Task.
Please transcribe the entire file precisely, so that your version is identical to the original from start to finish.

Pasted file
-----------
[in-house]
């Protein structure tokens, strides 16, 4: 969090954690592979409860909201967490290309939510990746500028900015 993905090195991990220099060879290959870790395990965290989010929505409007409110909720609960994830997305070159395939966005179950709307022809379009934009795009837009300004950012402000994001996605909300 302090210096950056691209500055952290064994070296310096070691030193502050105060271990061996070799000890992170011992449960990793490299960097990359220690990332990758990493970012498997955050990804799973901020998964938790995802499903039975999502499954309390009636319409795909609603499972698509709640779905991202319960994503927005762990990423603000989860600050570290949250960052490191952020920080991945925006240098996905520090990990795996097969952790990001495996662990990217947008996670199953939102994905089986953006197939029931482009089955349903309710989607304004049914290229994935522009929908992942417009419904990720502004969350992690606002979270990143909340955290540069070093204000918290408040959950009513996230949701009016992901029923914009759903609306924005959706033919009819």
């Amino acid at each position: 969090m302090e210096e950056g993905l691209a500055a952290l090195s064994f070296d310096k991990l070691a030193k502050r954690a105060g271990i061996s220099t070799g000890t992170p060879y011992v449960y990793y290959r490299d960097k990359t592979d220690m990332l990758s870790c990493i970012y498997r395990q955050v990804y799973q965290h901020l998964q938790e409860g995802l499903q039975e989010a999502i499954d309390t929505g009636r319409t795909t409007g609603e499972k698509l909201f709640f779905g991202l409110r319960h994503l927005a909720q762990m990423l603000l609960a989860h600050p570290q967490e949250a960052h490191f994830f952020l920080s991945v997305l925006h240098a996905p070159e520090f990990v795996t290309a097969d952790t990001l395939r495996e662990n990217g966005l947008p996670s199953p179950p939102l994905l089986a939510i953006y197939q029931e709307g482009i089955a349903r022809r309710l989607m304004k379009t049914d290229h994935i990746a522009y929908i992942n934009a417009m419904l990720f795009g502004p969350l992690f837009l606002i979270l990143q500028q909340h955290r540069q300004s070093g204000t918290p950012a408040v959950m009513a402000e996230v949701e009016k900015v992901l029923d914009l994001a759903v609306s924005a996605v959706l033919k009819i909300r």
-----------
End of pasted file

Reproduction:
[in-house]
């Protein structure tokens, strides 16, 4: 969090954690592979409860909201967490290309939510990746500028900015 993905090195991990220099060879290959870790395990965290989010929505409007409110909720609960994830997305070159395939966005179950709307022809379009934009795009837009300004950012402000994001996605909300 302090210096950056691209500055952290064994070296310096070691030193502050105060271990061996070799000890992170011992449960990793490299960097990359220690990332990758990493970012498997955050990804799973901020998964938790995802499903039975999502499954309390009636319409795909609603499972698509709640779905991202319960994503927005762990990423603000989860600050570290949250960052490191952020920080991945925006240098996905520090990990795996097969952790990001495996662990990217947008996670199953939102994905089986953006197939029931482009089955349903309710989607304004049914290229994935522009929908992942417009419904990720502004969350992690606002979270990143909340955290540069070093204000918290408040959950009513996230949701009016992901029923914009759903609306924005959706033919009819």
């Amino acid at each position: 969090m302090e210096e950056g993905l691209a500055a952290l090195s064994f070296d310096k991990l070691a030193k502050r954690a105060g271990i061996s220099t070799g000890t992170p060879y011992v449960y990793y290959r490299d960097k990359t592979d220690m990332l990758s870790c990493i970012y498997r395990q955050v990804y799973q965290h901020l998964q938790e409860g995802l499903q039975e989010a999502i499954d309390t929505g009636r319409t795909t409007g609603e499972k698509l909201f709640f779905g991202l409110r319960h994503l927005a909720q762990m990423l603000l609960a989860h600050p570290q967490e949250a960052h490191f994830f952020l920080s991945v997305l925006h240098a996905p070159e520090f990990v795996t290309a097969d952790t990001l395939r495996e662990n990217g966005l947008p996670s199953p179950p939102l994905l089986a939510i953006y197939q029931e709307g482009i089955a349903r022809r309710l989607m304004k379009t049914d290229h994935i990746a522009y929908i992942n934009a417009m419904l990720f795009g502004p969350l992690f837009l606002i979270l990143q500028q909340h955290r540069q300004s070093g204000t918290p950012a408040v959950m009513a402000e996230v949701e009016k900015v992901l029923d914009l994001a759903v609306s924005a996605v959706l033919k009819i909300r």